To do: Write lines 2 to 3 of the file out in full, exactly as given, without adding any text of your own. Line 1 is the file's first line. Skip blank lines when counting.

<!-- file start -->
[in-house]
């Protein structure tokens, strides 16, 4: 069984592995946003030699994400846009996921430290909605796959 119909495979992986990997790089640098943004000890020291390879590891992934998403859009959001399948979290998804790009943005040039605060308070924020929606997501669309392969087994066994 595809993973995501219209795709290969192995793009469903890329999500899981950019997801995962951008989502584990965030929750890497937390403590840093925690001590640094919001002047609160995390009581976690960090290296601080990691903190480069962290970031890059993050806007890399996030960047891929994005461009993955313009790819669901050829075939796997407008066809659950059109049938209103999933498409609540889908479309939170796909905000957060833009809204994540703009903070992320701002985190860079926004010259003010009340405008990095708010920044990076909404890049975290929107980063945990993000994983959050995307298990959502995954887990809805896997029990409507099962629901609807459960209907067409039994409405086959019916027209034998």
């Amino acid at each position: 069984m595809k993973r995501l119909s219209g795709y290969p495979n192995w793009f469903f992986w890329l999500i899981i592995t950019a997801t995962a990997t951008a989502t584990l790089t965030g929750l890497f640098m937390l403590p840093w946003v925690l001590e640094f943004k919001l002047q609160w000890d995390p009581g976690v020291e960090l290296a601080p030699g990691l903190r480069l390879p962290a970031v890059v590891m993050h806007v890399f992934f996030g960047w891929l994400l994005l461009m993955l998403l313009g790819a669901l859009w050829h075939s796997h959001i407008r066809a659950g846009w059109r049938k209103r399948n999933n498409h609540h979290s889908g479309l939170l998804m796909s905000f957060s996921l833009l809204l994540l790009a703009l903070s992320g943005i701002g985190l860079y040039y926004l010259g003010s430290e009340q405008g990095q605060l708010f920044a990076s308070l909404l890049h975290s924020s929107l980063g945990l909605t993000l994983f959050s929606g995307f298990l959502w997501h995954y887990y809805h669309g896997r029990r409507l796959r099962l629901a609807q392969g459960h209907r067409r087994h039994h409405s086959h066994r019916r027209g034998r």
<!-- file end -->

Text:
């Protein structure tokens, strides 16, 4: 069984592995946003030699994400846009996921430290909605796959 119909495979992986990997790089640098943004000890020291390879590891992934998403859009959001399948979290998804790009943005040039605060308070924020929606997501669309392969087994066994 595809993973995501219209795709290969192995793009469903890329999500899981950019997801995962951008989502584990965030929750890497937390403590840093925690001590640094919001002047609160995390009581976690960090290296601080990691903190480069962290970031890059993050806007890399996030960047891929994005461009993955313009790819669901050829075939796997407008066809659950059109049938209103999933498409609540889908479309939170796909905000957060833009809204994540703009903070992320701002985190860079926004010259003010009340405008990095708010920044990076909404890049975290929107980063945990993000994983959050995307298990959502995954887990809805896997029990409507099962629901609807459960209907067409039994409405086959019916027209034998």
């Amino acid at each position: 069984m595809k993973r995501l119909s219209g795709y290969p495979n192995w793009f469903f992986w890329l999500i899981i592995t950019a997801t995962a990997t951008a989502t584990l790089t965030g929750l890497f640098m937390l403590p840093w946003v925690l001590e640094f943004k919001l002047q609160w000890d995390p009581g976690v020291e960090l290296a601080p030699g990691l903190r480069l390879p962290a970031v890059v590891m993050h806007v890399f992934f996030g960047w891929l994400l994005l461009m993955l998403l313009g790819a669901l859009w050829h075939s796997h959001i407008r066809a659950g846009w059109r049938k209103r399948n999933n498409h609540h979290s889908g479309l939170l998804m796909s905000f957060s996921l833009l809204l994540l790009a703009l903070s992320g943005i701002g985190l860079y040039y926004l010259g003010s430290e009340q405008g990095q605060l708010f920044a990076s308070l909404l890049h975290s924020s929107l980063g945990l909605t993000l994983f959050s929606g995307f298990l959502w997501h995954y887990y809805h669309g896997r029990r409507l796959r099962l629901a609807q392969g459960h209907r067409r087994h039994h409405s086959h066994r019916r027209g034998r």